A Study in Finley - Guest Post with Kate Watson +GIVEAWAY


It's no secret that we love supporting debut authors. There's nothing like helping a book find its people.

So, where are our JANE AUSTEN people at? We've got a book for you! We invited author Kate Watson on the blog to chat about Finley, the main character of her shiny debut, SEEKING MANSFIELD, out yesterday! Check it out and be sure to enter the giveaway for a signed copy!


A Study in Finley with Kate Watson


When I first set out to write a retelling of Jane Austen’s Mansfield Park, it was because of a desire to defend a heroine I love and who I feel gets a bad rap: Fanny Price. Unlike Elizabeth Bennet or Emma Woodhouse or Elinor Dashwood, Fanny Price is not sharp or lively; she is not known for her intelligence, social graces, or capabilities. She is displaced, overlooked, neglected, and even abused by her wealthy relations. Yet because Mansfield Park is a Jane Austen novel, her difficulties are not the focus of the story, so it can be easy to overlook just how intense her trials really are and how they shape her character and arch.

Fanny Price feels often alone or taken advantage of. She is a student of human behavior. She has a tender heart and wants to be needed. She knows that the way she is treated is not always just, but she keeps her head down and bears it all. She remains grateful instead of resentful, even when it’s deserved. And when she gets pressure from her closest friend, ally, and crush—someone she feels wholly indebted to—she does not give in. She stands firm. Elizabeth Bennet, for all her virtues, never has to demonstrate such inner strength. I would argue that none of Austen’s heroines do. And that is why I love Fanny Price.

In updating Fanny, I knew I had to create a set of circumstances for Finley that would parallel Fanny’s. After her father’s death and after her mother proves unfit to care for her, Finley is taken to live with the Bertrams—her godparents—and their family. Her “uncle” is kind to her, but distant. His three children vary from teasing to rude to truly caring. Finley genuinely loves the Bertrams, but her gratitude and profound sense of duty heavily outweigh that love. Her aunt has chronic pain, and Finley lives (and loves) to serve her, to the point that she neglects her own dreams.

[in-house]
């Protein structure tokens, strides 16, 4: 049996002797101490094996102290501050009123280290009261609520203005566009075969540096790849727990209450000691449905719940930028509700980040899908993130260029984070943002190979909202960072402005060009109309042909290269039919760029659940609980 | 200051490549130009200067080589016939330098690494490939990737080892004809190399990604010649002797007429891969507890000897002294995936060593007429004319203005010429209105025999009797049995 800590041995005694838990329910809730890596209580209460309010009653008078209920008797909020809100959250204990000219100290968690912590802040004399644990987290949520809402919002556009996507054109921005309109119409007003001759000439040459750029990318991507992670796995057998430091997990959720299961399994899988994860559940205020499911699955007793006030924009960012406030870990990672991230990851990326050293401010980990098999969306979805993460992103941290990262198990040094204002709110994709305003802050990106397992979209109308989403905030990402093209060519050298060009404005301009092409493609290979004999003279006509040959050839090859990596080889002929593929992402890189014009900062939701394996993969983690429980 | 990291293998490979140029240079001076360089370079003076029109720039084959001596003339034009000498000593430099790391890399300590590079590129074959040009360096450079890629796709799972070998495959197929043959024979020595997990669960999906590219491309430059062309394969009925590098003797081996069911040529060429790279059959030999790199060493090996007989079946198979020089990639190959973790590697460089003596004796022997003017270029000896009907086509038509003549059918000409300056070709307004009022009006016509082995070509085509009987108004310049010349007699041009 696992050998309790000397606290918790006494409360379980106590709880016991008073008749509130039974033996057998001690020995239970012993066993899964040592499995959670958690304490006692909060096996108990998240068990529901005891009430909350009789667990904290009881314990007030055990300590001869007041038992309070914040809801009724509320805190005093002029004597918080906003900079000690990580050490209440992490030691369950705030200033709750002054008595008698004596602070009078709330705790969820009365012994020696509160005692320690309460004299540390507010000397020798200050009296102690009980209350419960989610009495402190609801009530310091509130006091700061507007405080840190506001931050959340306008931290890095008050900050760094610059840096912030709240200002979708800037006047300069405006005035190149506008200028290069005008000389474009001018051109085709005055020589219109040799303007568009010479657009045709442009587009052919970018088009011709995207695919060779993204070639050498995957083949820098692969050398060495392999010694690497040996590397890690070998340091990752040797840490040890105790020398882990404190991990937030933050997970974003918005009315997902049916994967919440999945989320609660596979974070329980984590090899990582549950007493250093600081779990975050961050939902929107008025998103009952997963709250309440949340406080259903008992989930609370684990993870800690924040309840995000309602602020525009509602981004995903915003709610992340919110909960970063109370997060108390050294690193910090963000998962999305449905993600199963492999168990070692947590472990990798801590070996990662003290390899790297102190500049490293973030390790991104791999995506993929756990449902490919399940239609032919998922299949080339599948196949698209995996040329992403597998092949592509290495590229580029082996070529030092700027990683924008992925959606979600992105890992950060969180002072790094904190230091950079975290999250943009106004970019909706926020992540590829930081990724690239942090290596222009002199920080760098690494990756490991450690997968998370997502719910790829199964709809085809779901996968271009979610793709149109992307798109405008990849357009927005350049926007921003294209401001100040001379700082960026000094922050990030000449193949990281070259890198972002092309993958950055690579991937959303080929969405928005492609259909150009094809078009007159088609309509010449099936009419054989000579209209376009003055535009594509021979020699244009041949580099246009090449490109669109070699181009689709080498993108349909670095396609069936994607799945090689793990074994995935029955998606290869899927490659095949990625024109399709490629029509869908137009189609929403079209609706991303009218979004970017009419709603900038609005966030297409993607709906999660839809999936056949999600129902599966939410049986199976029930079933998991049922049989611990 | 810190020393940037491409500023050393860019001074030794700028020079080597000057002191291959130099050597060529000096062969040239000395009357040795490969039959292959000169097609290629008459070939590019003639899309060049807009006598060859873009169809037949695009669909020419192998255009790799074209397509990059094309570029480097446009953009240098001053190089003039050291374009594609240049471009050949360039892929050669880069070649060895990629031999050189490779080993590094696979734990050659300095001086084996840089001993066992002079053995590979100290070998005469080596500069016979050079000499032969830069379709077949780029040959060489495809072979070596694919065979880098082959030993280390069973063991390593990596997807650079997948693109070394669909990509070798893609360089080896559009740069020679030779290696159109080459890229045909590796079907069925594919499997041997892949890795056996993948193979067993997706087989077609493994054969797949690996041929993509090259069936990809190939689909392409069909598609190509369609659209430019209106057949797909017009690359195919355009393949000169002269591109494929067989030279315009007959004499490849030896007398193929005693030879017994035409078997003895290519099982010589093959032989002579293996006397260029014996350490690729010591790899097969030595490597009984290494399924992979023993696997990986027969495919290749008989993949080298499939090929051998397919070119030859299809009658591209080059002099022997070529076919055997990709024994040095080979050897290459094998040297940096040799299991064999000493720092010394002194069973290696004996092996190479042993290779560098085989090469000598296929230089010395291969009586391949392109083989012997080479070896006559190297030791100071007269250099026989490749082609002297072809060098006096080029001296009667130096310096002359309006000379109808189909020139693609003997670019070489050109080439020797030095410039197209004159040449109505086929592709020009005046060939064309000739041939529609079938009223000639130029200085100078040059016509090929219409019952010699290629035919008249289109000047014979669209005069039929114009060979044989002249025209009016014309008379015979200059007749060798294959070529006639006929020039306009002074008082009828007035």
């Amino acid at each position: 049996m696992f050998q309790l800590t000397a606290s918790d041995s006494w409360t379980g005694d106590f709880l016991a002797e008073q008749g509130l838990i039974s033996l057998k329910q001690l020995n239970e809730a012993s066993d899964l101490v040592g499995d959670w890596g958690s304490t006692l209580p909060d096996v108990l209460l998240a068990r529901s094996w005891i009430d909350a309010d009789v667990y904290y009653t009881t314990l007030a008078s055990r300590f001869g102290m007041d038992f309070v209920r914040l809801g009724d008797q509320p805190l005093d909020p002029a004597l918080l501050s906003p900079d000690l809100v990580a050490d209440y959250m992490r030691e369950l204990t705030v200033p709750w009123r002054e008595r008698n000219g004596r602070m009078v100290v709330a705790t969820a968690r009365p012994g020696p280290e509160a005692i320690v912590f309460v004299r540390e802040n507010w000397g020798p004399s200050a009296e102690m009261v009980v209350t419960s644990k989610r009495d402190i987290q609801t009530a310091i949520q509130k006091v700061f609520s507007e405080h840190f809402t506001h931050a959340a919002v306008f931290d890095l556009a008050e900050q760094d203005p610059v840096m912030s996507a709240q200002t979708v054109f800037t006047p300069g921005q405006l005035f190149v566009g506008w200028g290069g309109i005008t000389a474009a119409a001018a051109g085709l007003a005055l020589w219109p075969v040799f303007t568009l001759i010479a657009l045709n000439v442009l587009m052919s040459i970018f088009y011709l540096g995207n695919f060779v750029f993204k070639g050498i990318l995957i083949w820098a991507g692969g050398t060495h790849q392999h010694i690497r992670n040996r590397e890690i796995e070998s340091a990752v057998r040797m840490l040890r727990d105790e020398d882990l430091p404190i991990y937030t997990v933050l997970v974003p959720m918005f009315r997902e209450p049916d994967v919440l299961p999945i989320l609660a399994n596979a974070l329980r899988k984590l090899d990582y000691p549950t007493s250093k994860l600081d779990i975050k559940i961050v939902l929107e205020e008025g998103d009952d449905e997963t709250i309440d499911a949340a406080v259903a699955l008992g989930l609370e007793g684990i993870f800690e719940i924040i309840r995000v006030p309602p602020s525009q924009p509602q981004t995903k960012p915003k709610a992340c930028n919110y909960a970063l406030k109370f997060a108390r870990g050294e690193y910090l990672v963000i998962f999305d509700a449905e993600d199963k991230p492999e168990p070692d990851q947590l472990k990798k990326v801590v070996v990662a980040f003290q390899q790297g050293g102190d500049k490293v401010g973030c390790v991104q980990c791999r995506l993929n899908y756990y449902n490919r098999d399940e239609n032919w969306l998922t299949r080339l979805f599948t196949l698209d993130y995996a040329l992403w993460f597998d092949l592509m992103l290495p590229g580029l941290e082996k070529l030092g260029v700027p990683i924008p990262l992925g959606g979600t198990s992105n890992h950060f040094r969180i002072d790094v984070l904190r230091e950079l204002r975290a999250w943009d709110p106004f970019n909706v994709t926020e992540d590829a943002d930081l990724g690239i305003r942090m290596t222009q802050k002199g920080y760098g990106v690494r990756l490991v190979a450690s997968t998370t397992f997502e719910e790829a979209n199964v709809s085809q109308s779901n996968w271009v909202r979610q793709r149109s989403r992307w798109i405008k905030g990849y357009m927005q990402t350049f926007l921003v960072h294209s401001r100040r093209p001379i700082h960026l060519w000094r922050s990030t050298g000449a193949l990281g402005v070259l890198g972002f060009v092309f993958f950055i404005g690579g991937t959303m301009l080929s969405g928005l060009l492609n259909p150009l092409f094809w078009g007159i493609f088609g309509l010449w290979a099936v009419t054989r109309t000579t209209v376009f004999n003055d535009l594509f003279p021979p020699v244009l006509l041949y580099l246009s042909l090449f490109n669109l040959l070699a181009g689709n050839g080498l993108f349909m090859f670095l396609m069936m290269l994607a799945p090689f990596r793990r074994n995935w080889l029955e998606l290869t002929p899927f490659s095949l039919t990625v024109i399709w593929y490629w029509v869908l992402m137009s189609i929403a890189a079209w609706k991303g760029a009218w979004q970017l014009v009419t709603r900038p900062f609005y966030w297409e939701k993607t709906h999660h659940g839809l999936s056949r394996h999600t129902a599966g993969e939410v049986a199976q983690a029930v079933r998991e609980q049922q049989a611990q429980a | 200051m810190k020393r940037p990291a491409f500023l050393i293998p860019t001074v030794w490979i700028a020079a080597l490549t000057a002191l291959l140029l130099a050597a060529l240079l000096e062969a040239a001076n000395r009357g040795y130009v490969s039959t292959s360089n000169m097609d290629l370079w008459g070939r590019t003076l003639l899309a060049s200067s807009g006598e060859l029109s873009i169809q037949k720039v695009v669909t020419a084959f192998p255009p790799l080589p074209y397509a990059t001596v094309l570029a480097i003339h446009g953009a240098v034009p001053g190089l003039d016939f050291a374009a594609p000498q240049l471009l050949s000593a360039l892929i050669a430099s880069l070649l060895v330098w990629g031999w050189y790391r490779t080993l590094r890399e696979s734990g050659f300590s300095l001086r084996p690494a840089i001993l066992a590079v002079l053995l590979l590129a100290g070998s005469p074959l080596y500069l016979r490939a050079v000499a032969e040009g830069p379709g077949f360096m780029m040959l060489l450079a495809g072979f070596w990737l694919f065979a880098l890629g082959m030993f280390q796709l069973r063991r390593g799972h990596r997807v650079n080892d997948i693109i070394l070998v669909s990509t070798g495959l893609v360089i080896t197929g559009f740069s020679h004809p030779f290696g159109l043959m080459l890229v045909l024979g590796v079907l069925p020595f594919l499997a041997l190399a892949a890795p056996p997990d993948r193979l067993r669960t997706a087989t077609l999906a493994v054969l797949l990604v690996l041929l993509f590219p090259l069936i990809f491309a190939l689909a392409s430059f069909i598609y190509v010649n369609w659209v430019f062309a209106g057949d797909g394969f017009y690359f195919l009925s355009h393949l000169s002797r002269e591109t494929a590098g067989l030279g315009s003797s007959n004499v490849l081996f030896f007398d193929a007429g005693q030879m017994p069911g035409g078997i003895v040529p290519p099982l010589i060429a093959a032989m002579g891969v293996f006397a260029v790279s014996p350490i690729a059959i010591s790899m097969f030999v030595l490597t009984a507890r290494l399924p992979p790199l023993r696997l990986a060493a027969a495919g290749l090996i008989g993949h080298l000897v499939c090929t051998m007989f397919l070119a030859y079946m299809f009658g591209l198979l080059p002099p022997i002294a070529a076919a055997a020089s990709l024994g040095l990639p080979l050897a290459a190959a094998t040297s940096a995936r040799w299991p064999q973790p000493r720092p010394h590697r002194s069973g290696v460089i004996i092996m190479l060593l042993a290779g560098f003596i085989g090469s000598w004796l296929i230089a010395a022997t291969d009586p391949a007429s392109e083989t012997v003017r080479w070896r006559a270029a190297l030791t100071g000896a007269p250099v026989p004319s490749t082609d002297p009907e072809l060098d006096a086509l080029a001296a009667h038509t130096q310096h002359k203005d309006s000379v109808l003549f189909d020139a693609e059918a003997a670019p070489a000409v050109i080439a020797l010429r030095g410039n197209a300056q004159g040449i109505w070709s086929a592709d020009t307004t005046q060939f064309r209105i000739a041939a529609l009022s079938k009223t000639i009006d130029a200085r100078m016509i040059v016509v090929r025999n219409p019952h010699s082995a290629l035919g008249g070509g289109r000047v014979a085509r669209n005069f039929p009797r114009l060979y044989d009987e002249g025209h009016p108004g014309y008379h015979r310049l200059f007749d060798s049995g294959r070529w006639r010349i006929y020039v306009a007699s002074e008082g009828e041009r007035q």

But still, she dreams.

And there is the difference I see in Fanny and Finley. Fanny wishes for Edmund Bertram. Finley dreams of achieving something based on her own skill and hard work. Fanny endures. Finley persists. Fanny Price didn’t live in a world that allowed her to do or be more, but her desire to be her best self guided her to the happiest ending she could have imagined. I hope Finley’s will, too.

“Delightfully witty and irresistibly romantic! Kate Watson honors Austen's classic tale while adding a heart and humor that is decidedly her own. Seeking Mansfield is not to be missed!” –Abigail Johnson (author of If I Fix You)

SEEKING MANSFIELD
by Kate Watson
Published: May 16th 2017
Publisher: Flux
Find it: Amazon

Sixteen-year-old Finley Price has perfected two things: how to direct a world-class production, and how to fly way, way under the radar. The only person who ever seems to notice Finley is her best friend, the Bertram's son Oliver. If she could just take Oliver's constant encouragement to heart and step out of the shadows, she'd finally chase her dream of joining the prestigious Mansfield Theater. 

When teen movie stars Emma and Harlan Crawford move next door to the Bertram's, they immediately set their sights on Oliver and his cunning sister, Juliette, shaking up Finley and Oliver's stable friendship. As Emma and Oliver grow closer, Harlan finds his attention shifting from Juliette to the quiet, enigmatic, and thoroughly unimpressed Finley. Out of boredom, Harlan decides to make her fall in love with him. Problem is, the harder he seeks to win her, the harder he falls for her. 

But Finley doesn't want to be won, and she doesn't want to see Oliver with anyone else. To claim Oliver's heart—and keep her own—she'll have to find the courage to do what she fears most: step into the spotlight.

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1 comment:

  1. I'm in the debut author challenge for this year, and i'd love to read this book as part of my goal.

    ReplyDelete

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